• Current federal transportation spending contributes on average $410 to real income per household each year

IHS also studied the resulting impacts from five percent annual increases in federal highway and transit investment from 2014-2019, and found the added investment would create:

  • Between 78,000 and 122,000 new jobs by 2019 (includes direct, indirect, and induced jobs);
  • An annual average increase of $40 in real household income each year;
  • An additional $9.6 billion in real GDP for the U.S. economy by 2019; and
  • On average an additional $4.9 billion per year in federal, state and local government

“Federal transportation spending expands the capital stock of the U.S. economy, drives the production and delivery of goods and services, and positively affects business and household incomes,” the study’s authors write. “It also enhances the transportation system’s operational capacity by reducing travel times and costs. This results in greater accessibility for individuals, households and businesses, more efficient delivery of goods and services, improved lifestyles, and standards of living, and safer roadways.”

The members of the Transportation Construction Coalition (TCC), which commissioned the study, said they would send it to all congressional offices to help them better understand the urgency for a permanent solution for the Highway Trust Fund well before May 2015, when funding for the highway and transit program will once again be in jeopardy for the sixth time since 2008. The TCC is issuing this report ahead of the upcoming congressional recess, when many coalition members will be meeting with their elected officials at home. 

Select Comments & Reactions to the Dec. 10 IHS Study:

Transportation Infrastructure Investment: Macroeconomic and Industry Contribution of Federal Highway and Mass Transit Projects

“The TCC study is a wake-up call to lawmakers who have had their heads in the sand on this issue for far too long. The evidence is clear; the condition of our roads, bridges and transit systems significantly impacts every sector of our economy. We call on Congress to summon the political courage necessary to strengthen the Highway Trust Fund in a way that delivers long-term certainty to transportation planning and opens on ramps to job creation in this country.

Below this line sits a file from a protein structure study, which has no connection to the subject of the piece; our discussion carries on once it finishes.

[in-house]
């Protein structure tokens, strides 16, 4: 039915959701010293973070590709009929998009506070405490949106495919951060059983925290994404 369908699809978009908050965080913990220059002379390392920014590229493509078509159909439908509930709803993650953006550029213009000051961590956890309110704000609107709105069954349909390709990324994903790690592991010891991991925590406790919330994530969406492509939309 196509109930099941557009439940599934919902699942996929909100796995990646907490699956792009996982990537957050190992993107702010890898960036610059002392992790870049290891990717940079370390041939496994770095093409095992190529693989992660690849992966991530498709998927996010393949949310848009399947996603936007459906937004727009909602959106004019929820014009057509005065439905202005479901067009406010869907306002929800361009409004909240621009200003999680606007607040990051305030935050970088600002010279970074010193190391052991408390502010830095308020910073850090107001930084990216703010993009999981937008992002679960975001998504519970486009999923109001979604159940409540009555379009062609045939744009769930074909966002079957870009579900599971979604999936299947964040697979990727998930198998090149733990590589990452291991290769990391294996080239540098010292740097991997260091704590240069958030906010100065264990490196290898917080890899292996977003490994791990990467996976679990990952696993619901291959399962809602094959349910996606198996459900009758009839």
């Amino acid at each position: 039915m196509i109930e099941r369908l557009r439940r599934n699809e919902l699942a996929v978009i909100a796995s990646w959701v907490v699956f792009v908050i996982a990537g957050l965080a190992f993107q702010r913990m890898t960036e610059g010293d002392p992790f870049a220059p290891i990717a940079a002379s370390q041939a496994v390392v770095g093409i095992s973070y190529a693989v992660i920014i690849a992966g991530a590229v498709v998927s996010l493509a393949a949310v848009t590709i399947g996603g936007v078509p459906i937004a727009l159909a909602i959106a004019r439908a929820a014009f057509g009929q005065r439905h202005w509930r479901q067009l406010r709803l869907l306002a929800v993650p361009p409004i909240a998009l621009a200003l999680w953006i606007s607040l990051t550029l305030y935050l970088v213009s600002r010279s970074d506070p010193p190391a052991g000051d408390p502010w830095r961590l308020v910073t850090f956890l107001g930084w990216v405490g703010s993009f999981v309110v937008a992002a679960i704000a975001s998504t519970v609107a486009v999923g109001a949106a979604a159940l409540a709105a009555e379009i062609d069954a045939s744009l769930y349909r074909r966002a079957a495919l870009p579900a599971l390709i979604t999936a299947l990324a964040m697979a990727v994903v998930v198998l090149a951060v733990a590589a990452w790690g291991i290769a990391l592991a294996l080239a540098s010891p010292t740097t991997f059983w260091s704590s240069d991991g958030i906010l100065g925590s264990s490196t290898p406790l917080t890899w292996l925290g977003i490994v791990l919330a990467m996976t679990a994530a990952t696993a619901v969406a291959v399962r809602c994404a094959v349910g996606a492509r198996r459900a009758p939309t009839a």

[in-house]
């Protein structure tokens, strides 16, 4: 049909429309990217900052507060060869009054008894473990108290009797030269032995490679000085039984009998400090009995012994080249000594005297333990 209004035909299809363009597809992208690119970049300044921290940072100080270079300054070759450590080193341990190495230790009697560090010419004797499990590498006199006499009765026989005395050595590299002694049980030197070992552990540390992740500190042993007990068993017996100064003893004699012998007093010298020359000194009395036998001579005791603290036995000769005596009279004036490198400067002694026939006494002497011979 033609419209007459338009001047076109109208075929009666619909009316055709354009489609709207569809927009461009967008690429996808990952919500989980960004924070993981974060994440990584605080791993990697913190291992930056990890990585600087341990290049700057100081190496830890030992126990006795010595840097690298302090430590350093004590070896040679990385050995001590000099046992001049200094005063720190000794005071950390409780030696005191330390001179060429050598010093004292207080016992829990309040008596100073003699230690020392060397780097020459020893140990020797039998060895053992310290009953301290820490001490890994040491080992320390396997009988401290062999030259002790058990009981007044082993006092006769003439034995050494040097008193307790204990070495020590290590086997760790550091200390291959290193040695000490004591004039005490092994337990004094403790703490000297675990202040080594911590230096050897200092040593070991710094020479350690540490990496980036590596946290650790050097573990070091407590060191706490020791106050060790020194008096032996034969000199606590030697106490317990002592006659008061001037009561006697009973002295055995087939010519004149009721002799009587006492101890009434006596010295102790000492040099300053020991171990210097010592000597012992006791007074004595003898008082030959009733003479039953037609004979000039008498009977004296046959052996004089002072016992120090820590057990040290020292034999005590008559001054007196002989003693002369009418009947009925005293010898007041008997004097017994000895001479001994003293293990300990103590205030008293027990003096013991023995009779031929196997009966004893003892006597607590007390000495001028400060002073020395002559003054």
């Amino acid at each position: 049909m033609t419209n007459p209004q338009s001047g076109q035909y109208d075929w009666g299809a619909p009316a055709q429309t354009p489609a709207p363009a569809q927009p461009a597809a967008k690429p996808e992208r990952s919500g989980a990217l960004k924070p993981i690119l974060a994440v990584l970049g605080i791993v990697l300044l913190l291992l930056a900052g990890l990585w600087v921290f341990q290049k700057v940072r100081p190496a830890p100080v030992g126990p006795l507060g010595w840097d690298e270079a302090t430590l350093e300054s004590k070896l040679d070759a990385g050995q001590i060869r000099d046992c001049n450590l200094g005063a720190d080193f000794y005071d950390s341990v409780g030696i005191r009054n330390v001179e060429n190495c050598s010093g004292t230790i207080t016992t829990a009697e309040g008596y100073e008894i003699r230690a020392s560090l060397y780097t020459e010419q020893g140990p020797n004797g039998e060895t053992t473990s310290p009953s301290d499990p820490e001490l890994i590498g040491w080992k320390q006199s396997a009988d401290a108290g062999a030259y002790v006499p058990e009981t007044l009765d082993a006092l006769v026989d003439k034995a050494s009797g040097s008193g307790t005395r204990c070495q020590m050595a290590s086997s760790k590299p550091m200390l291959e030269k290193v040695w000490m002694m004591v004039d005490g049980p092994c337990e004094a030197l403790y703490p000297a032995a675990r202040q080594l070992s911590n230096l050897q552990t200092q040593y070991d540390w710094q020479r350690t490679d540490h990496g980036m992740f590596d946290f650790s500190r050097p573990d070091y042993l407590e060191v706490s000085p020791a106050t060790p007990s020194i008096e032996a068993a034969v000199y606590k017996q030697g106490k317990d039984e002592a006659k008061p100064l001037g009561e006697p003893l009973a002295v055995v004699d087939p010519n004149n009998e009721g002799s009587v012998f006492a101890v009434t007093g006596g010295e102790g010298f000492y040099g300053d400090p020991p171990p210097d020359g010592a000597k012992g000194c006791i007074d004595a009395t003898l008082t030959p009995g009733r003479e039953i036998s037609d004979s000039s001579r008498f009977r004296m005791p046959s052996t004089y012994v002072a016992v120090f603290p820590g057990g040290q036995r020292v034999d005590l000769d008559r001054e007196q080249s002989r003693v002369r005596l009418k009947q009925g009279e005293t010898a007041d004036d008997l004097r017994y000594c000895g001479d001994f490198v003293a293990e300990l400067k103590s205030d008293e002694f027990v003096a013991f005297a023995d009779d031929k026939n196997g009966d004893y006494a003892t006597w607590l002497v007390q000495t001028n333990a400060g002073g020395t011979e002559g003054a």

Tens of thousands of Operating Engineers depend on these investments for their livelihoods. It is time for Congress to do its work, so that we can do our work building America’s transportation system.”

James T. Callahan, general president, International Union of Operating Engineers

“Our nation’s surface transportation network is in distress, and this study confirms that fact. Chronic underinvestment plagues every mode of transportation and is having a detrimental impact on our ability to compete globally. Congress must get to work and enact a robustly-funded, long-term surface transportation bill – and base the funding on a user-fee principle indexed for inflation. This may be the best way to resolve once and for all the devastating economic impacts that inadequate funding has had on our economy, jobs and the safety of our roads and bridges.”

Thomas J. Gibson, president & CEO, American Iron and Steel Institute

“This report echoes what civil engineers have been warning for years: if we fail to make the investment in our aging transportation infrastructure, our economy will suffer. Our transportation system is the backbone of the economy, and it drives growth in sectors beyond construction. Roads and transit received D grades and bridges received a C+ in the 2013 Report Card for America’s Infrastructure. The low grades are holding our economy back. This report should serve as further incentive for our Congressional leaders to fix the Trust Fund.”

Robert D. Stevens, P.E., Ph.D., president, American Society of Civil Engineers